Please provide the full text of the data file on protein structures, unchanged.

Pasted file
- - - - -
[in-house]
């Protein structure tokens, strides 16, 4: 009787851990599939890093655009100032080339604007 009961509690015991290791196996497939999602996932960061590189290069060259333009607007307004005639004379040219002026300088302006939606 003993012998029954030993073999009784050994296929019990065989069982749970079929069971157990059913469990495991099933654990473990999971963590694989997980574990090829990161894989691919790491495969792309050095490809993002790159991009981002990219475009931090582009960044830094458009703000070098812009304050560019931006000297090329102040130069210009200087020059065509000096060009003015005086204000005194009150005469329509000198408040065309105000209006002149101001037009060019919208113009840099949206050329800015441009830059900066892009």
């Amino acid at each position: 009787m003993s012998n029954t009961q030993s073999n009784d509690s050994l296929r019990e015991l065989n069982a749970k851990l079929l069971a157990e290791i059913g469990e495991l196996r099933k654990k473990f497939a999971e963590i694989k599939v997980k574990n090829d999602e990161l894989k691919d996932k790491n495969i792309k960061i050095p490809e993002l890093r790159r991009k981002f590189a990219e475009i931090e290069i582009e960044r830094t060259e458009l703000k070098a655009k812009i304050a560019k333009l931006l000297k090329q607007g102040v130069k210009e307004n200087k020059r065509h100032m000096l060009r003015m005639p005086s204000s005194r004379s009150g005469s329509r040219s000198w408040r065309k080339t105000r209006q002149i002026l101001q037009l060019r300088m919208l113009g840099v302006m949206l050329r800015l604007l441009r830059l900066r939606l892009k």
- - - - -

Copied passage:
[in-house]
């Protein structure tokens, strides 16, 4: 009787851990599939890093655009100032080339604007 009961509690015991290791196996497939999602996932960061590189290069060259333009607007307004005639004379040219002026300088302006939606 003993012998029954030993073999009784050994296929019990065989069982749970079929069971157990059913469990495991099933654990473990999971963590694989997980574990090829990161894989691919790491495969792309050095490809993002790159991009981002990219475009931090582009960044830094458009703000070098812009304050560019931006000297090329102040130069210009200087020059065509000096060009003015005086204000005194009150005469329509000198408040065309105000209006002149101001037009060019919208113009840099949206050329800015441009830059900066892009």
């Amino acid at each position: 009787m003993s012998n029954t009961q030993s073999n009784d509690s050994l296929r019990e015991l065989n069982a749970k851990l079929l069971a157990e290791i059913g469990e495991l196996r099933k654990k473990f497939a999971e963590i694989k599939v997980k574990n090829d999602e990161l894989k691919d996932k790491n495969i792309k960061i050095p490809e993002l890093r790159r991009k981002f590189a990219e475009i931090e290069i582009e960044r830094t060259e458009l703000k070098a655009k812009i304050a560019k333009l931006l000297k090329q607007g102040v130069k210009e307004n200087k020059r065509h100032m000096l060009r003015m005639p005086s204000s005194r004379s009150g005469s329509r040219s000198w408040r065309k080339t105000r209006q002149i002026l101001q037009l060019r300088m919208l113009g840099v302006m949206l050329r800015l604007l441009r830059l900066r939606l892009k």